Seniors at the Wheel

With baby boomers becoming senior citizens, the number of elderly drivers is predicted to triple in the United States.  As older drivers age, they usually become more conservative on the road and modify their driving habits to match their declining capabilities.  Unfortunately for these older drivers, even though they do become more conservative and practice modifications, research has shown that they are more likely than younger drivers to be involved in multi-vehicle crashes. 

At or around the age of 65, research has shown that drivers face an increased risk of being involved in a vehicle accident.  When an older driver hits the age of 75, the risk of driver fatality sharply increases.  Researchers have found that three factors may contribute to these statistics: drifting within the traffic lane; decreased ability to change behavior in response to an unexpected or rapidly changing situation; and finally, poor judgment in making left-hand turns.

In a NHTSA study data reports that senior citizens accounted for:

  • 5% of all people injured in traffic crashes
  • 13% of all traffic fatalities
  • 13% of all vehicle occupant fatalities
  • 18% of all pedestrian fatalities

When this study was conducted, elderly people made up about 9% of the population but accounted for 14% of all traffic fatalities and 17% of all pedestrian fatalities.

What can be done to address this problem?

One way to prevent older Americans from driving is that of deficit screening.  Screening could be given to all drivers for who age-related decline is suspected and, thus, whose performance is not only a safety concern for themselves, but for others as well.  Screening could become part of the regular license renewal process.

Mandatory driving tests is another  way to prevent crashes and fatalities by elderly drivers.  Several states already have laws that require any one involved in a fatal crash or more than one crash per year or over a certain age, usually 70, to retake a driving test before renewing their license.  Though some senior citizen lobbying groups state that this is age discrimination, this would prevent those drivers who no longer have safe driving skills from getting behind a wheel.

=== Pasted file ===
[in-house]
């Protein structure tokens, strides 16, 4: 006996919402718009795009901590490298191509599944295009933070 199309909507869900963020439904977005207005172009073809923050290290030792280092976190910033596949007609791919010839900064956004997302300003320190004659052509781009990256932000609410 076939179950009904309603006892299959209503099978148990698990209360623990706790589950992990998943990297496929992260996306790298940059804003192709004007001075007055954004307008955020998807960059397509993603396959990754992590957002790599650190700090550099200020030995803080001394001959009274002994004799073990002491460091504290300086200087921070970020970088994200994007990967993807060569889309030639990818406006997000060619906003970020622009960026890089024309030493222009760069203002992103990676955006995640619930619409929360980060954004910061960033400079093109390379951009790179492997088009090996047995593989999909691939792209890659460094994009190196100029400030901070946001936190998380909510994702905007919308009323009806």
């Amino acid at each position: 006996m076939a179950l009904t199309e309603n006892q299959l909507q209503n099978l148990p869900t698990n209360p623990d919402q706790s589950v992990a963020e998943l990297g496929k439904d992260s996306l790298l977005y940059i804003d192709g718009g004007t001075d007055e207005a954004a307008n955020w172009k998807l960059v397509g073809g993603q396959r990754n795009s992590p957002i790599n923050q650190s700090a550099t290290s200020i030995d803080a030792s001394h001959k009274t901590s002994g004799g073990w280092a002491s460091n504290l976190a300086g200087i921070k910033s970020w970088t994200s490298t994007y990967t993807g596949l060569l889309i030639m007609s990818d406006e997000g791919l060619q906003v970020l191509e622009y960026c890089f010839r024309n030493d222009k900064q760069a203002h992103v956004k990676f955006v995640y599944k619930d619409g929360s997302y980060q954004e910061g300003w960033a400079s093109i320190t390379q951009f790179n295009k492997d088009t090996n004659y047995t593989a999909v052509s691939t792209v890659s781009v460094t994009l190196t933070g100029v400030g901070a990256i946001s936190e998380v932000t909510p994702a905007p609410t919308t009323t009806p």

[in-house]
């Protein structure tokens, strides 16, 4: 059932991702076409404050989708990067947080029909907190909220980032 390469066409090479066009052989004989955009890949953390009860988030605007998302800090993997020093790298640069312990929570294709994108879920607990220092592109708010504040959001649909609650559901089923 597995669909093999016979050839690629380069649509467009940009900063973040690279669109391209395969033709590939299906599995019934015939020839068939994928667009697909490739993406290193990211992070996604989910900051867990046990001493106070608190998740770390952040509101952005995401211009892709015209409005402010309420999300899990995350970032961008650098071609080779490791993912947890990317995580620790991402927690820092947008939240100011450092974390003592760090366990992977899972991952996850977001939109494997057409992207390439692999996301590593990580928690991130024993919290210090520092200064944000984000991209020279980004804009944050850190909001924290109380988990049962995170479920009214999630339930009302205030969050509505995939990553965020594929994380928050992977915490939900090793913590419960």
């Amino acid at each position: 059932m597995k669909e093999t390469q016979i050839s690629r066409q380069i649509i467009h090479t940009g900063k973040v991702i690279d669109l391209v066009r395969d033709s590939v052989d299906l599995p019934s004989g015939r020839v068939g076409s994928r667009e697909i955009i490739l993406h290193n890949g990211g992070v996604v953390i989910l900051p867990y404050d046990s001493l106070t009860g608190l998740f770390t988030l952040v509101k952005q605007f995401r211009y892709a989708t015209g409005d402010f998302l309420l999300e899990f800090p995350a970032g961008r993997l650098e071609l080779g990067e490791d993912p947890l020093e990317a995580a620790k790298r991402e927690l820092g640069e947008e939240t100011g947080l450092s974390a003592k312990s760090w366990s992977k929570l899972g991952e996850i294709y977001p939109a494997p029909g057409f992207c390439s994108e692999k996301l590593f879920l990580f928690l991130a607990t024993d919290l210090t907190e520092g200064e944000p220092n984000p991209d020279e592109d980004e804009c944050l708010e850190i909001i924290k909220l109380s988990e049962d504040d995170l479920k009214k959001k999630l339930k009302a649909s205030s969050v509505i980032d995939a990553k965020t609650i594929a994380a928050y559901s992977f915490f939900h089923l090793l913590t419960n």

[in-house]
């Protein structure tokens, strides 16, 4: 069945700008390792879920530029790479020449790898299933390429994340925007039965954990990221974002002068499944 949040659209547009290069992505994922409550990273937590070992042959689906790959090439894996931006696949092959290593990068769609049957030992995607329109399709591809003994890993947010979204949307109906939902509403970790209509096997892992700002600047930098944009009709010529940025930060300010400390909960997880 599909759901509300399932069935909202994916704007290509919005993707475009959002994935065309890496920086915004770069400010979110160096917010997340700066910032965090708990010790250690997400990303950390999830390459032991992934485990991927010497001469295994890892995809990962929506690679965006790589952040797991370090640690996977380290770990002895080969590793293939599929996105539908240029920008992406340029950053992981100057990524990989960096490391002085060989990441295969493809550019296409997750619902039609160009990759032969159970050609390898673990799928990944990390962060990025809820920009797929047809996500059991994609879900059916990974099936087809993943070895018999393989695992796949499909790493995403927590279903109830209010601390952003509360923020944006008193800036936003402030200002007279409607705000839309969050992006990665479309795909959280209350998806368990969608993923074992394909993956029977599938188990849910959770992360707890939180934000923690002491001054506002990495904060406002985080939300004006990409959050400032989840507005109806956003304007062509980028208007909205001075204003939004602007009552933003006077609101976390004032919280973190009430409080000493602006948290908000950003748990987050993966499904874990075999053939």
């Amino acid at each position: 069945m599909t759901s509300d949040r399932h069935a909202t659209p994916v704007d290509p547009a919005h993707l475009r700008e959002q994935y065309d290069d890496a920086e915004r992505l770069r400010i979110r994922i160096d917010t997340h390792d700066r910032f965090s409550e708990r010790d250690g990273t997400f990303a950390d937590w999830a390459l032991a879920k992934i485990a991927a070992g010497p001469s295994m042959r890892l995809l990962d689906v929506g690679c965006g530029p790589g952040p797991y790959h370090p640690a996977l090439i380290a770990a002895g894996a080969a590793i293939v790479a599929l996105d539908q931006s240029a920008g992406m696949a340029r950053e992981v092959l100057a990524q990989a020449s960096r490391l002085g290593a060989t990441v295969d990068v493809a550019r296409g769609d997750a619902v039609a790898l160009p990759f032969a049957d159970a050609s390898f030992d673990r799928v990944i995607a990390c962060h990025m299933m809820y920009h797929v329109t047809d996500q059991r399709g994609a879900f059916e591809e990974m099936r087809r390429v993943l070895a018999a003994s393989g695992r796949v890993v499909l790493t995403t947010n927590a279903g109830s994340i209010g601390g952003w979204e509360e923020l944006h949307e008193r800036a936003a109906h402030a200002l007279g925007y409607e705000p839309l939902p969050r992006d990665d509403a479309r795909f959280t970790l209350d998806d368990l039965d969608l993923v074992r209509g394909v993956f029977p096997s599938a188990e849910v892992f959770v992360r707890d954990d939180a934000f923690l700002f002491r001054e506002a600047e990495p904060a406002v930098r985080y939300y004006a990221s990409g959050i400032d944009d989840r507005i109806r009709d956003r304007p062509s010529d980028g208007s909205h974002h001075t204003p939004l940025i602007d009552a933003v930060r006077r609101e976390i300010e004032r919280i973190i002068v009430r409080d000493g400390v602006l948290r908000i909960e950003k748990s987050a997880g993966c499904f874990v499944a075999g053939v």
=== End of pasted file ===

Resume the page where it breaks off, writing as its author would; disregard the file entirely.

Friends and family can also have a hand in the prevention of senior citizen car crashes.    There are a number of factors that can end a person’s driving career early, and these include physical disabilities, mental illness, medications, loss of vision, and fragility.  Losing one’s driver’s license can be quite disturbing to most older people as this is their mode of transportation to go to work, to the doctor, shopping and their way to visit friends and family. Talk to your loved one when you notice their abilities declining. Although we want our elderly family and friends to retain their independence, we also want to keep them and others on our roads safe.   When discussing driving skill with an elderly friend or relative, tact and diplomacy is necessary.

AgeQuest is a firm that addresses the training needs of professionals in the field of aging and has a publication that addresses the declining skills of older drivers.  In its publication, “Supporting the Mature Driver,” the firm brings out the signs and patterns of declining abilities and also suggests ways in which to tactfully address the subject to our elderly friends and family members.